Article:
Clearly and completely reporting the answers to 'how' and 'why' in science

Experts in mediation analyses from around the world publish guidelines to promote effective communication

September 21, 2021

What if there existed an analysis method that could pull more information from scientific studies, but researchers were not using it properly?  

The method, called mediation, helps answer important questions like: How much do school-based tobacco prevention programs decrease teen smoking rates? Why do monetary incentives and mobile clinics increase local vaccination rates?  portrait of David Mackinnon David MacKinnon, Foundation Professor of psychology at Arizona State University, was part of an international expert panel that created a set of guidelines to improve the use and communication of mediation analyses in research. These powerful statistical methods can identify causation and are widely used in biology, sociology, medicine and psychology. The guidelines were published in the Sept. 21 issue of the Journal of the American Medical Association. Download Full Image

Answering “how” and “why” questions like these require scientists to figure out what caused a decrease in teen smoking or what caused more people to roll up their sleeves and get vaccinated. Causation can happen in many ways and can even be indirect. Over the last 20 years, there have been rapid advances in mediation analyses to more accurately study causation. These methods are now widespread in biology, sociology, medicine and psychology studies.  

A panel of international experts recently published guidelines to clearly communicate research using mediation analyses with the goal of ensuring the methods are used correctly. The paper, called "A Guideline for Reporting Mediation Analyses," was published in the Sept. 21 issue of the Journal of the American Medical Association.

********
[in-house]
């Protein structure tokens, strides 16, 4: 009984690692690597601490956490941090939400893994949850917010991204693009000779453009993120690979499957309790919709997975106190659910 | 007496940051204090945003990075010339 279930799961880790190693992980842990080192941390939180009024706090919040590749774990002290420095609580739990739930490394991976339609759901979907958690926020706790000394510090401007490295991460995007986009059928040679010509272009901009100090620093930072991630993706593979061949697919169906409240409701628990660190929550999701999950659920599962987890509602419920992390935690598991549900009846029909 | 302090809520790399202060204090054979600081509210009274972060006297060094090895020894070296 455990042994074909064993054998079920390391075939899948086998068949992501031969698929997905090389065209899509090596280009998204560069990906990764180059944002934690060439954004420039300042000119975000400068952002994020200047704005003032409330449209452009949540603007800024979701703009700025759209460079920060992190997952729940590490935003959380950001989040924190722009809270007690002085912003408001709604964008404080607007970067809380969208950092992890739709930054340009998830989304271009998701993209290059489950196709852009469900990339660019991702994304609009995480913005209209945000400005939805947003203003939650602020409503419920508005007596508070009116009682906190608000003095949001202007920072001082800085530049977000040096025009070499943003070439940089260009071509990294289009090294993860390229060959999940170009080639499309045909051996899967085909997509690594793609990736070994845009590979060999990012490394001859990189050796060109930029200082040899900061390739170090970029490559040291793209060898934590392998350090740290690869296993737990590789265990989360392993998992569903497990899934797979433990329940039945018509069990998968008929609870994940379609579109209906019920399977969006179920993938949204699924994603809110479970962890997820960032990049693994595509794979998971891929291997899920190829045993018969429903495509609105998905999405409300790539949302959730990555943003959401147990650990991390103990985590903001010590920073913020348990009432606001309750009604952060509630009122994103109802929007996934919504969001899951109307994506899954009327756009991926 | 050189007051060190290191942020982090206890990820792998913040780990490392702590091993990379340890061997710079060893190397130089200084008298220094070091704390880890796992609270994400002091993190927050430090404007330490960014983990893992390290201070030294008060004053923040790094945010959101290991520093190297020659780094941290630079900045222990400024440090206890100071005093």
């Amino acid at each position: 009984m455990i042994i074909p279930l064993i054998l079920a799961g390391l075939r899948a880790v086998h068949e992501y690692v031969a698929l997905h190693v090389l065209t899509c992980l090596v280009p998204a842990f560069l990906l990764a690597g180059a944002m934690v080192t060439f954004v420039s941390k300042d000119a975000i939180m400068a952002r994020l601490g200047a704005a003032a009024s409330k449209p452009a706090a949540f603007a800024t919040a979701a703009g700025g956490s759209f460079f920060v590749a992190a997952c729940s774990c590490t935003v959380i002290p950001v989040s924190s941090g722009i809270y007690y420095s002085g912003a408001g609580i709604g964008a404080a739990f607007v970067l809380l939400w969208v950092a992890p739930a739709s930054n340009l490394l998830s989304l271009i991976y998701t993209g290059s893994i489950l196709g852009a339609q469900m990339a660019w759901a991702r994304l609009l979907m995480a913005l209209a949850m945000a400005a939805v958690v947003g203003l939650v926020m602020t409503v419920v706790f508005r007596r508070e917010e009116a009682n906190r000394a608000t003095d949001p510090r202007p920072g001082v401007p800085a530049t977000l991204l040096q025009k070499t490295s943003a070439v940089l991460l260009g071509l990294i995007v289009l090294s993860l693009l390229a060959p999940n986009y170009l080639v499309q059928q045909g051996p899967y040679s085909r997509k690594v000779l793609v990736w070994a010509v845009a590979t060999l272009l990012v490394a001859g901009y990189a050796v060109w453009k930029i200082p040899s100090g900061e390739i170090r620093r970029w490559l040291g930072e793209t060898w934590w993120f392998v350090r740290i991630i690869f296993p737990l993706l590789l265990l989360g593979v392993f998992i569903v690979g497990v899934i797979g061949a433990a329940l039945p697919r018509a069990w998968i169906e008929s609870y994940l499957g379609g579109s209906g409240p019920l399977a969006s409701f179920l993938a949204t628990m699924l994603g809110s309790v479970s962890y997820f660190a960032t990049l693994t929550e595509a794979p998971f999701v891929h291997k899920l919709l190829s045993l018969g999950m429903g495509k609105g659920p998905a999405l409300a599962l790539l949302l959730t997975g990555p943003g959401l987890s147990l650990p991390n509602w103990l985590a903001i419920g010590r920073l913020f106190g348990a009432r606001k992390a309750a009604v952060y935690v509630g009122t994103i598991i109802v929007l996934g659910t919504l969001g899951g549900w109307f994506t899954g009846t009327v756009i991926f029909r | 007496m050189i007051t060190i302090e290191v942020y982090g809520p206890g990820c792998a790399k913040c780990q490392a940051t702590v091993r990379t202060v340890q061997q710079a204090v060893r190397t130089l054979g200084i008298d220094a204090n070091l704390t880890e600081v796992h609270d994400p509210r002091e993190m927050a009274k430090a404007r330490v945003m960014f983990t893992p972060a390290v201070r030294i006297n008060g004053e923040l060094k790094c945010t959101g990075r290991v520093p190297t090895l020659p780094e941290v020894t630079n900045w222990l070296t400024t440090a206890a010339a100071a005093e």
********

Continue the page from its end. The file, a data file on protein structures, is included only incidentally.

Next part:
“Mediation analyses let us extract a lot of information from data and have the promise of identifying mechanisms by which effects occur that could be applicable to other situations,” said David MacKinnon, Foundation Professor of psychology at Arizona State University, an expert on mediation analyses and co-author on the paper. “These guidelines are a standardized way to report information obtained from mediation analyses. They will make it easier to interpret findings from mediation analyses, including identifying what other variables might be important, the impact of confounding variables or even more up-to-date ways to do an analysis.” 

The panel included methodologists, statisticians, clinical trial specialists, epidemiologists, applied clinical researchers, clinicians, implementation scientists and psychologists. The guidelines they devised include checklists to help researchers report findings in academic publications in an accurate, transparent and reproducible manner.

“I started working on mediation analyses in the 1980s and am amazed at how far this work has come, how many researchers are now thinking about how and why interventions work. It’s about time to have reporting guidelines,” MacKinnon said.